You will most likely need a little more help and practice to really master how to say yes in Spanish. An excellent source of practice is the book Spanish Verb Tenses.
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Chapter 23 provides an excellent explanation of the perfect conditional tense and plenty of exercises to sharpen your skills.
Click here or on the image to view the book on Amazon. You can also take a look inside the book. I actually own this book and it is very helpful for learning how to conjugate any verb tense, not just the perfect conditional.
The second is Learning Spanish Like Crazy Level 3. Among other things, it devotes two full 30-minute lessons to Spanish pronunciation. You can click here to check. In fact, it covers a lot of useful material that I haven’t found anywhere else. After all, we tend to overuse the word “love” in English. We love this show and we love that book. We love our parents, children and spouses. We love our friends, we love our work.
In fact, one of the things I love about Spanish is that it lacks English. You can succinctly share like, love or even
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As mentioned above, saying “I love you” in Spanish depends on the context, the situation, and what or who you’re talking about.
Means “I love you” in Spanish and it is But this is a very serious, deep love. It is mainly used between spouses and when announcing your love such as marriage proposal.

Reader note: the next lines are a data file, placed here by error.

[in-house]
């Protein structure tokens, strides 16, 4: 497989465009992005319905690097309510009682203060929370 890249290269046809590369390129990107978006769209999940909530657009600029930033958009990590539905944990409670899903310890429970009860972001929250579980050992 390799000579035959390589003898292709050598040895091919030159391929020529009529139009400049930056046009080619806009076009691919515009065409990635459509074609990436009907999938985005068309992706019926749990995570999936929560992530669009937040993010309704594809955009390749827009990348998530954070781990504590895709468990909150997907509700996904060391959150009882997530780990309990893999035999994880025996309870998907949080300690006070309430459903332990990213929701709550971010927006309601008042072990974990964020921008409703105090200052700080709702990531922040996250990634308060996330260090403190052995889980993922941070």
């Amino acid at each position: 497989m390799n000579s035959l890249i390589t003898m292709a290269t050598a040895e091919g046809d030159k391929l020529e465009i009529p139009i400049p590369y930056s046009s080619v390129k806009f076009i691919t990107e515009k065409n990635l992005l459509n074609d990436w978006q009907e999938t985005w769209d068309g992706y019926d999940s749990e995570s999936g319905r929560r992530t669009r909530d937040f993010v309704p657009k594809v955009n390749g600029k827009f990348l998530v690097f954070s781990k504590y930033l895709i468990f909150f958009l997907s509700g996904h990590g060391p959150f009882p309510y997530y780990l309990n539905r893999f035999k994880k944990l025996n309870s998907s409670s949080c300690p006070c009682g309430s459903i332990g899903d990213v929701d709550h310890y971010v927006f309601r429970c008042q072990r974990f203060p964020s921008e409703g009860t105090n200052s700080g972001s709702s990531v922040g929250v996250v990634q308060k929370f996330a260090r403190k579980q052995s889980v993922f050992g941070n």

It literally means “I want you”, but that’s a bad translation in my opinion. This phrase doesn’t translate into English at all, because we don’t have an equivalent at that level.
. But in Spanish, a better translation is “I want you in my life.” It’s a step down from
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, and it’s usually said when you’re in a committed relationship, but not necessarily married (or at least not yet).
Is it for that kind of platonic love or even affection for your animals. And if you’re wondering, “love” for things like objects or hobbies would be both
. This is more casual, almost like saying “You look beautiful” instead of “You look beautiful.” However, it is still a nice compliment and can be used to talk about anything.
(“my little love”). It can be used on anyone, but it is mostly used on children to add cuteness.
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, which translates to “you are my half of an orange”. It’s best used for serious relationships, obviously, but it’s a cute and witty way of saying “my better half” like in English.
Why orange? There are many theories, but one explanation is that the dome of the church (
. Therefore, it represents something loved, a gift from heaven. Another theory is that every orange is different and there can only be one perfect match for half an orange.
As it is used to say that someone is your perfect match, it is also used to say “my soul mate”. But you can also use
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In Spanish it also means sock, primarily in Latin America. It’s a common pun to mean “you’re my orange sock” when the phrase is used!
In English, there are so many nicknames we call our lovers: dear, darling, babe, darling. We’ve talked about some of them so far, but here are some other common nicknames for your loved one.
However, if you want to call someone “hot”, don’t use caliente! Hot as we use it in English does not translate directly into Spanish.
Used for hot food, yes, but when talking about a person? It means you’re horny, not “hot/sexy”.
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Instead, there may be different terms you can use depending on the Latin American region. Some will just say
(although this one will probably slap you if you don’t use it in the right situation).
It’s a way of saying someone is “pretty”, but it also means “sexy” or even “rich”. Usually, sexy and cute don’t go together in English, but this word does